Bakers Delight agreement application dismissed

By Nick Hall | 09 Sep 2019 View comments

Iconic Australian franchise Bakers Delight has had its plans to scrap an employee payment agreement thrown out, after a communication breakdown with the Fair Work Commission (FWC).

According to court documents, Bakers Delight HR manager Bridie Nugent submitted the application to have its 2006 Collective Agreement terminated in August. In the statutory declaration, Nugent indicated that the heritage franchise intended on transferring awards.

“Bakers Delight Holdings LTD intends to terminate the Bakers Delight Holdings LTD Collective Agreement (New South Wales) 2006 and transfer onto the General Retail Industry Award 2010 as employees will be better off overall,” Nugent declared.

A spokesperson for the brand said the application was made as part of Bakers Delight’s ongoing review of workplace agreements.

“Bakers Delight Holdings believes staff will be better off under the General Retail Industry Award 2010 because it mandates specific work conditions,” the spokesperson told Inside Franchise Business.

Franchisees “better off”

Under the award, casual employees would receive 25 per cent loading, instead of the usual 20 per cent. Additionally, bakers would receive the relevant shift allowance rather than a flat 15 per cent and annual leave loading would be provided as per the award.

The spokesperson also suggested new franchisees were likely to benefit from the transition as well.

“Incoming Franchisees are also expected to be better off because the award provides consistency across employment conditions for all staff when they take over a new business,” they said.

Bakers Delight communication breakdown

However, with little supporting details to substantiate the application, FWC deputy president Richard Clancy suggested a telephone mention was necessary.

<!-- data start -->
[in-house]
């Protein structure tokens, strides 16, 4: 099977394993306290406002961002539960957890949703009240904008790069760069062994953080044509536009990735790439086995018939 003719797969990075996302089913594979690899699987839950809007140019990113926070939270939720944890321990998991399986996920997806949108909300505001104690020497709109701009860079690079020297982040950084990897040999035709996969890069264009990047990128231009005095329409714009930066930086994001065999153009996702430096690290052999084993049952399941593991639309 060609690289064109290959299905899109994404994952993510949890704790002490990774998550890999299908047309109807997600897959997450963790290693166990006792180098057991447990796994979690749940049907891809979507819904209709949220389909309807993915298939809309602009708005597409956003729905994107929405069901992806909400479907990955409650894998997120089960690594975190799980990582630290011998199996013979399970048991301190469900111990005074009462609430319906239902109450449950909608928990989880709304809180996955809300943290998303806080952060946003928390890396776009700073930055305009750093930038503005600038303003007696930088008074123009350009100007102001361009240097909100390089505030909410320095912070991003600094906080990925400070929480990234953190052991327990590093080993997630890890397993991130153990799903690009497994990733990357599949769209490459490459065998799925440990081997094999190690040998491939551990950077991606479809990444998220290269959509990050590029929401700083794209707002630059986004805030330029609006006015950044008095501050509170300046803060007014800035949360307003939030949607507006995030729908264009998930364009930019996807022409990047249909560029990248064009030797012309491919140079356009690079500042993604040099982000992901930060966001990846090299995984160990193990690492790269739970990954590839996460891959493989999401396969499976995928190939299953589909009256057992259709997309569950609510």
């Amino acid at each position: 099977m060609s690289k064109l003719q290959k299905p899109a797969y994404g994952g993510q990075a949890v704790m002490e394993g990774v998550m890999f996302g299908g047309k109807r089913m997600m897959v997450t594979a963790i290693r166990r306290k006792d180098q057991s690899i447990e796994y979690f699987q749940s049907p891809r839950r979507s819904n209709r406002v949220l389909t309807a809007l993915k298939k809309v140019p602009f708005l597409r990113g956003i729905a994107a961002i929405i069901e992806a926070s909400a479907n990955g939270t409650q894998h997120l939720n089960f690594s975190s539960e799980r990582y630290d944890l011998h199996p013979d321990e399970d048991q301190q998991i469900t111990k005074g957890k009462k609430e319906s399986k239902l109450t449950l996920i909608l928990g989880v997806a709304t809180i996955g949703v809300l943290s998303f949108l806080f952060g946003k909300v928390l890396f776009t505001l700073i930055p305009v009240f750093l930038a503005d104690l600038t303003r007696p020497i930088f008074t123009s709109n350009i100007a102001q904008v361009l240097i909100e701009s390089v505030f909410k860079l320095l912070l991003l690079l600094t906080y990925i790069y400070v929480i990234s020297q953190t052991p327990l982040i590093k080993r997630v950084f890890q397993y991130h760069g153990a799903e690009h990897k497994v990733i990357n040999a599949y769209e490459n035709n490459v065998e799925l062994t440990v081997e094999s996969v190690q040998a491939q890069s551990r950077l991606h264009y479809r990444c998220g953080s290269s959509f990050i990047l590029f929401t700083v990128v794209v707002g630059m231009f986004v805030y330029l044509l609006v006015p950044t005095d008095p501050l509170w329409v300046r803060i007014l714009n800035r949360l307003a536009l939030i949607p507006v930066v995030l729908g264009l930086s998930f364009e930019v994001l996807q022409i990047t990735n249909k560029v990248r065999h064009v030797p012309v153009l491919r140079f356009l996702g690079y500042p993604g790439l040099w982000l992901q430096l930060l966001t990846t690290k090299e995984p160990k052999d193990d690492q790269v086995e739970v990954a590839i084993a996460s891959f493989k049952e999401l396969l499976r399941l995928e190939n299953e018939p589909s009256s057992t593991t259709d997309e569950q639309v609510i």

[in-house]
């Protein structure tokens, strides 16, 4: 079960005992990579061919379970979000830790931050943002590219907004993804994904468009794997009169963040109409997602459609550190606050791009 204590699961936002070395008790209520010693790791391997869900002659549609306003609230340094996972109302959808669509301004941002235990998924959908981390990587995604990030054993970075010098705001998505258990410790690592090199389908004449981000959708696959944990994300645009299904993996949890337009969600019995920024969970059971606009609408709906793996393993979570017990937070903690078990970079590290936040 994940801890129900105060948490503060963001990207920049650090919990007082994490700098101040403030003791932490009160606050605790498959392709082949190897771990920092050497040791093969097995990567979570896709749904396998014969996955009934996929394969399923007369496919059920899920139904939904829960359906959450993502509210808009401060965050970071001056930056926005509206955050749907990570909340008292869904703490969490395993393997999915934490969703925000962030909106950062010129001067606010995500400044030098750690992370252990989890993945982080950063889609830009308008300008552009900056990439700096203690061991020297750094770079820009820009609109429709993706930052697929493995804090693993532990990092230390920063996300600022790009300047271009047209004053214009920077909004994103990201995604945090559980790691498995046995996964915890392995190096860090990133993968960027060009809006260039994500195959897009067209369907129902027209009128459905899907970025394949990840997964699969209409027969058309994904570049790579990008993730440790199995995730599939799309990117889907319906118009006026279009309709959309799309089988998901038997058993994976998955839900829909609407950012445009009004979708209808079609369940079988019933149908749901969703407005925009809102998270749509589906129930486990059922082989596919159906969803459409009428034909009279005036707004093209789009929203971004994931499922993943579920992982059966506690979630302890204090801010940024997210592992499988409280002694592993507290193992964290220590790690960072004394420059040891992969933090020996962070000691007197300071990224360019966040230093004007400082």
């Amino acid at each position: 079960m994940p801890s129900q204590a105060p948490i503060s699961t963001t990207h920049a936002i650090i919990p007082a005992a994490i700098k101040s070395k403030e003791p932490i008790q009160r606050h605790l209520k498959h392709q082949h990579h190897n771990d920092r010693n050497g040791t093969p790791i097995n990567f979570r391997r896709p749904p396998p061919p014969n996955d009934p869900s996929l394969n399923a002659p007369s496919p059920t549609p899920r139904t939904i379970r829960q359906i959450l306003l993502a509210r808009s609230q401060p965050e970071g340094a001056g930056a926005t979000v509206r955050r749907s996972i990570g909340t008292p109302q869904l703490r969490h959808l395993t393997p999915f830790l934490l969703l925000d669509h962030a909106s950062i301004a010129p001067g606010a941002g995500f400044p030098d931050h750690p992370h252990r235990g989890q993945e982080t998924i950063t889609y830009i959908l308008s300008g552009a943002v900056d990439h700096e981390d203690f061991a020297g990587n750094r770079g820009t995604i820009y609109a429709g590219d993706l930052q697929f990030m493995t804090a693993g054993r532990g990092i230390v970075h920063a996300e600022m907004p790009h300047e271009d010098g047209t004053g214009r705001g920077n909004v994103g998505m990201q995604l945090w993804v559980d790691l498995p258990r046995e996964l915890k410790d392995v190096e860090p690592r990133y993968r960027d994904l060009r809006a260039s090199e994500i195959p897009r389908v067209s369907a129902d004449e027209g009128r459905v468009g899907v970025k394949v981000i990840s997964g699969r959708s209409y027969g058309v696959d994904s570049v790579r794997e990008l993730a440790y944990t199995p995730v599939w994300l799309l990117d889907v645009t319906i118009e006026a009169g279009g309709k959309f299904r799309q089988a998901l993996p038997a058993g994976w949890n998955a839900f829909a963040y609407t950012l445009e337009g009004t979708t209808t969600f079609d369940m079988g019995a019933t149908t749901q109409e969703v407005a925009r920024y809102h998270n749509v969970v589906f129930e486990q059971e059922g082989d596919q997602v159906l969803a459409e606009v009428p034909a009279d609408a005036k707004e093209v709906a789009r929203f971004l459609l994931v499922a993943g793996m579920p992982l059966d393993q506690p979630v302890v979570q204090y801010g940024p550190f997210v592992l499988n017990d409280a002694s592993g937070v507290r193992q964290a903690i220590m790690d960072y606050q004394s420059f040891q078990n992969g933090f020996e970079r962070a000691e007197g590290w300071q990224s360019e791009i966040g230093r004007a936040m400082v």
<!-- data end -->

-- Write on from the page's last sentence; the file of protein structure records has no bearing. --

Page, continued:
“I intended to ascertain how many employees are covered by the agreement, in what classifications they are employed and whether or not they are aware the application has been made,” Clancy said.

“I also wanted to determine the current rates of pay of the employees covered by the agreement because it was evident its nominal expiry date was reached approximately 10 years ago.”

At the time of the call however, Nugent could not be reached, putting an immediate halt to the application.

“It is not possible for me to make the findings I am required to make pursuant to s.226 of the Act due to the lack of information in the application and accompanying statutory declaration. The application filed on 15 August 2019 is therefore dismissed,” Clancy said.


Bakers Delight has since indicated that a miscommunication was to blame for the breakdown, indicating the brand plans on resubmitting the application as soon as possible.

“Bakers Delight Holdings is currently preparing new paperwork and will be making a new application with the Commission in the near future,” the spokesperson said.

While he welcomed Bakers Delight’s resubmission, the FWC deputy president did have some words of advice for the heritage franchise.

“Should Bakers Delight wish to make a new application to terminate the agreement, it is welcome to do so,” Clancy said.

“Being responsive to future contact from the Commission would also be worthwhile.”

Bakers Delight currently operates over 700 outlets across Australia, New Zealand and Canada. At present, all Australian stores are covered under the 2006 agreement.